Yet, in the bottom of the ninth things got interesting. Cass would be up fourth in the inning, should one of the batters in front of him reach base.

Two quick outs were registered before the third batter of the inning reached first base with a broken bat single.

Cass could not wait to get in and hit. He felt something like a superhero and was prepared to end this game in dramatic fashion.

The first pitch was a straight fastball for strike one and the second pitch was a split finger fastball that Cass actually swung at. He purposely took a weak swing for strike two. He knew he would miss that pitch and wanted to build some tension in the stadium.

As he waited for the third pitch, he took a practice swing in the batter’s box and told himself. “Home run to deep left – 20 rows back this time.” The pitch came in and Cass went for it. He wasn’t really sure what pitch selection the pitcher had thrown, but it didn’t matter. The ball rocketed off his bat and it roared for the bleacher seats, 20 rows back. This time, Cass did not look. He flipped his bat and pointed to the dugout as he made his way around the bases.

Kansas City had won the game, 5-3.

His teammates flooded out of the dugout and ran towards home plate. They congratulated him with shoves, pushes and handshakes.

Dickie sprinted in from the bullpen and jumped on Cass’ back. “Awesome game, Cass!”

Cass and the team retreated to the clubhouse and however many fans were left continued to cheer.

Team manager Barry Keeton briefly spoke to the team. “Guys, this was one to remember. I’m so proud of this team tonight and to Cass.” Barry changed his position to look at Cass. “I see now why Dickie wanted you here. You are a keeper!”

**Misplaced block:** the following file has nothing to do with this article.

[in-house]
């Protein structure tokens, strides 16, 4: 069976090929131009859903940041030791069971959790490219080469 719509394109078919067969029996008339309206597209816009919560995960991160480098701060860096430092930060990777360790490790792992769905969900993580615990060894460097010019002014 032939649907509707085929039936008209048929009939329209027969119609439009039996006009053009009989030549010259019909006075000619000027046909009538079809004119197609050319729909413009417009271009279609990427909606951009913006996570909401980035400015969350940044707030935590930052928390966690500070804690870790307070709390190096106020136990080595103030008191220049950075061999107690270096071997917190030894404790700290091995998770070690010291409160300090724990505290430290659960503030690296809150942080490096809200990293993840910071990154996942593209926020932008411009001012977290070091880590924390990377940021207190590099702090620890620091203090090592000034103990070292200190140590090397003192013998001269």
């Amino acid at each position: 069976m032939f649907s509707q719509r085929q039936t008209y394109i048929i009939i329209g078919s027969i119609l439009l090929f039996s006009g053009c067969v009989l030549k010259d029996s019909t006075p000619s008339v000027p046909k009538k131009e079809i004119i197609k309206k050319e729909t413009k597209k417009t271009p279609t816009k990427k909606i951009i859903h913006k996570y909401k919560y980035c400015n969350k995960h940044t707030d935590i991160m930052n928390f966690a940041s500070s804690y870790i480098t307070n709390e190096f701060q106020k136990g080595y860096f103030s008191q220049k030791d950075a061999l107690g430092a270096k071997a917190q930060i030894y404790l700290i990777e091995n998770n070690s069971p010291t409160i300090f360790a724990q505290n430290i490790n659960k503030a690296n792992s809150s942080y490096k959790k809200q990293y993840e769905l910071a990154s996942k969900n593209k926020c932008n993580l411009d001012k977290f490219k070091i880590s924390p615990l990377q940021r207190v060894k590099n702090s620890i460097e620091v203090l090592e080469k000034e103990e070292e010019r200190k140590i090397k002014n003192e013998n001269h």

After the boys showered and dressed, they went out to grab a late dinner. One restaurant, the Blue Wave, in downtown Kansas City, was open until 1am.

As the boys each enjoyed a thick steak, they quickly got down to business.

Dickie spoke first. “Ok- you made a nice impression tonight. I don’t think anyone in this town will forget about you any time soon.”

Cass chewed a piece of steak as he listened.

“But, the question is still there. What do you want to do? Are you in?”

Dickie put his knife and fork down and waited for Cass to answer.

Cass kept on eating.

“Cass!” Dickie raised his voice.

Cass finally stopped and looked at Dickie. He raised his eyebrows.

“Well, I want to know if you are in or not. I mean you need to consider that you can’t always play like this. We will be in games together and I’m using the Alet in those cases. You will have some bad games and some struggles here and there. But, if you agree with that condition, are you in with me?”

Cass just smiled without speaking.

“Well, does that stupid looking grin mean yes?”

Cass looked around, making sure he had some privacy. “Are you kidding me? This was the best day of my life. I am in – 100%. Let’s ride this thing as long as we can. And when you pitch, you use the Alet and I’ll just suck at those times, I get that. That will make it all look more realistic.”

Cass jumped up and tried to hug Dickie across the table. Dickie stood and laughed. “I told you! This is freaking awesome.”

When the boys got back to their apartment, there were voice messages from Cass’ family and friends. Cass could not help but smile and feel amazing. He was so stimulated that he could not sleep and watched the sports news to see his highlights on TV over and over again.

He finally feel asleep in his chair in front of the television. The doorbell buzzed repeatedly and he was able to stumble over to the door noticing it was only 6 am. “Ok- hang on – I’m coming.” He yelled at the door.

Cass opened the door to see an old woman standing there.

“Can I help you?”

“We have a problem my boy.” The old woman smiled and showed Cass her missing teeth.

“Listen lady, I’m tired and I don’t want what your selling. So if you could…”

The old woman interrupted in a loud tone. “Get Dickie up – I’m Martha!”